While much of the focus has been on how the new rules outline a path towards no more gas-only cars, the bigger picture is even brighter, a road to better electric ones.
Deepin prepares to leave Debian base and move to fully independent distro
A leading Chinese Linux vendor is polishing what may be its last Debian-based release, and preparing for the move to becoming a fully independent distro with its own new package format, Linglong.…
‘Aquariumgate’ Is New Child Trafficking 4chan Conspiracy That Relies on Very Basic Google Maps Trolling
A new, convoluted conspiracy theory called “Aquariumgate” is spreading on 4chan in which people are theorizing that fake aquariums in Texas are somehow tied to child trafficking, satanic rituals or “(covens) of satanic witches,” tunnel systems, or something else entirely. The conspiracy theory is, according to experts, a low-effort Google Maps trolljob that has actively been cleaned up by Google over the last few days.
Aquariumgate, which has also been called “Pizzagate 2.0” by some posters, requires several levels of conspiracy knowledge to understand, but basically goes like this: Sometime over the weekend, a few posters on 4chan discovered a string of bizarre place listings on Google Maps in the greater Houston area. Many of these place listings were for “aquariums,” all of which had two-letter names.
These included, for example, “HR Aquarium,” “TS Aquarium,” “TD Aquarium,” “EC Aquarium,” and so-on and so forth. Google Streetview images of these locations made clear that no aquarium was located in most of these places; lots of the “aquariums” corresponded to random houses in Texas, or the middle of a forest, or broad stretches of road where there were no buildings whatsoever.
A 4chan user posted that they had found these Google Maps listings, and posters on 4chan began looking for coded messages in the reviews for the aquariums (very few of them had any reviews at all), in StreetView images of the areas, in their names, the descriptions of the locations, or, seemingly, in the reviews and listings for other, real aquariums in Texas. Users began suggesting that these locations or codes they found were intended to direct people to child trafficking services, or witch covens, or “gang safehouses.”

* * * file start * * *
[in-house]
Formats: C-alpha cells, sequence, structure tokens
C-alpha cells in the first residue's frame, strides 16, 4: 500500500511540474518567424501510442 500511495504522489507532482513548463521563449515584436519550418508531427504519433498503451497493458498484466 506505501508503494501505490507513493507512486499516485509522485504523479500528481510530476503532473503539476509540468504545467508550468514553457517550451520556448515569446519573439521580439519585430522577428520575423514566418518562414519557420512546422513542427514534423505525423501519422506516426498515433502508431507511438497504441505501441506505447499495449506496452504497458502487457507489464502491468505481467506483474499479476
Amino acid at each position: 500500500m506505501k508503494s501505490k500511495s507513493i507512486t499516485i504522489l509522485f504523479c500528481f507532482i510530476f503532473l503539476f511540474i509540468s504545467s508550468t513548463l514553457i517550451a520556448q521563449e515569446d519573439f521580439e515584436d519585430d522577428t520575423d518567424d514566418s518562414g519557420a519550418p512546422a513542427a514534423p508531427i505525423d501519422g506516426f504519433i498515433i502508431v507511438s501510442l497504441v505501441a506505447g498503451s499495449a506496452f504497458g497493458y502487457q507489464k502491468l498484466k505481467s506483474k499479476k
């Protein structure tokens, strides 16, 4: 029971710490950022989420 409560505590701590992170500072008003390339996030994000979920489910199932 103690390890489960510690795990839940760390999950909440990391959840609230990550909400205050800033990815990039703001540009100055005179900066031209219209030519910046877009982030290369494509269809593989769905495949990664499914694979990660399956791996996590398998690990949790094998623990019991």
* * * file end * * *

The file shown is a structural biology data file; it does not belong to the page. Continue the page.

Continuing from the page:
Many of the listings were eventually deleted by Google because they are obviously fake, and discussion of the conspiracy was deleted by Reddit moderators on r/conspiracy, all of which, of course, led people to believe the conspiracy was being hidden (the Reddit posts were deleted because they contained addresses, some of which seemingly corresponded to people’s houses.)
This is all somewhat reminiscent of “PizzaGate,” where the pizza restaurant Comet Ping Pong in Washington, D.C. became the subject of a conspiracy theory that it was secretly a child sex dungeon broadly associated with the Clintons and other elites. That conspiracy theory eventually led someone to show up to Comet Ping Pong with a gun. The general thought with Aquariumgate is that, perhaps, children are being kept by traffickers in glass tanks of some sort.
The main thing to keep in mind here is that there is no evidence of anything here. It is possible for anyone to add a specific location to Google Maps, and none of the aquarium listings viewed by Motherboard were verified by Google, which requires a business to enter a pin number sent by physical mail to the business’ mailbox.
“Anyone can add a ‘Business’ to Google at a location, however, Google won’t verify it unless they can send you a postcard with a pin number,” Jason Isoline, an artist who uses Google Maps in his artwork, told Motherboard. “These aren’t verified locations because they likely don’t have mailboxes. Therefore, it’s just a weak, user-based hack.”
Mickey Mellen, a tech consultant who has been writing about Google Maps for more than a decade, told Motherboard that it’s easy for anyone to “spam [Google Maps] with garbage like this.”
“In a way, it feels like when people cook up crazy things like ‘If you rearrange the letters of Delta and Omicron, you get MEDIA CONTROL,’” he said. “The idea that Google is showing these aquariums out there as kind of a semi-hidden pizzagate is just silly. I figure it's either a group foolishly using Google Maps for something they want hidden, or just some person/people trolling everyone.”
A Google spokesperson told Motherboard that it has begun deleting Aquariumgate locations: “We’re aware of the situation and have begun removing policy-violating content and putting protections in place to help prevent further abuse. We have clear policies that prohibit fake contributed content, and our automated systems and trained operators work around the clock to monitor Maps for suspicious behavior. We also make it easy for people to report misleading places and inappropriate content, which helps us keep the information on Maps authentic and reliable.”
The spokesperson added that the company always deletes deliberately fake content.